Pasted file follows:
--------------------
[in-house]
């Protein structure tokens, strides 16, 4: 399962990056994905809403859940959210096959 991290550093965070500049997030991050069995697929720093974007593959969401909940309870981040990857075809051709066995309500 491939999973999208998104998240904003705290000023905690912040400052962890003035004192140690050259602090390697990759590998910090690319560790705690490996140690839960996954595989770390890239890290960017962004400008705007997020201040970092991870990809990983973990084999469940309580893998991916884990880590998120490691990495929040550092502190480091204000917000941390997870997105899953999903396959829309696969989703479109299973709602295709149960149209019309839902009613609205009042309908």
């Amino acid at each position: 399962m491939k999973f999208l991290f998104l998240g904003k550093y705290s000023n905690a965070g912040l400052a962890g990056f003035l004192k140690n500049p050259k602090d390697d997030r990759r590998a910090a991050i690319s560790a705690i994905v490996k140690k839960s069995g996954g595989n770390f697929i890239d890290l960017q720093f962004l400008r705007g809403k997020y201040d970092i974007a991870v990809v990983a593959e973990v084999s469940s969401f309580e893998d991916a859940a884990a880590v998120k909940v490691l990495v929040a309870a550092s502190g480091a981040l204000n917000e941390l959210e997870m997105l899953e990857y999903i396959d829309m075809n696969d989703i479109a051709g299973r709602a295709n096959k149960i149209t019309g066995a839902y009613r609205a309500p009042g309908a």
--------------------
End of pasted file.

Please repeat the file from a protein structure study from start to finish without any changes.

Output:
[in-house]
């Protein structure tokens, strides 16, 4: 399962990056994905809403859940959210096959 991290550093965070500049997030991050069995697929720093974007593959969401909940309870981040990857075809051709066995309500 491939999973999208998104998240904003705290000023905690912040400052962890003035004192140690050259602090390697990759590998910090690319560790705690490996140690839960996954595989770390890239890290960017962004400008705007997020201040970092991870990809990983973990084999469940309580893998991916884990880590998120490691990495929040550092502190480091204000917000941390997870997105899953999903396959829309696969989703479109299973709602295709149960149209019309839902009613609205009042309908």
């Amino acid at each position: 399962m491939k999973f999208l991290f998104l998240g904003k550093y705290s000023n905690a965070g912040l400052a962890g990056f003035l004192k140690n500049p050259k602090d390697d997030r990759r590998a910090a991050i690319s560790a705690i994905v490996k140690k839960s069995g996954g595989n770390f697929i890239d890290l960017q720093f962004l400008r705007g809403k997020y201040d970092i974007a991870v990809v990983a593959e973990v084999s469940s969401f309580e893998d991916a859940a884990a880590v998120k909940v490691l990495v929040a309870a550092s502190g480091a981040l204000n917000e941390l959210e997870m997105l899953e990857y999903i396959d829309m075809n696969d989703i479109a051709g299973r709602a295709n096959k149960i149209t019309g066995a839902y009613r609205a309500p009042g309908a």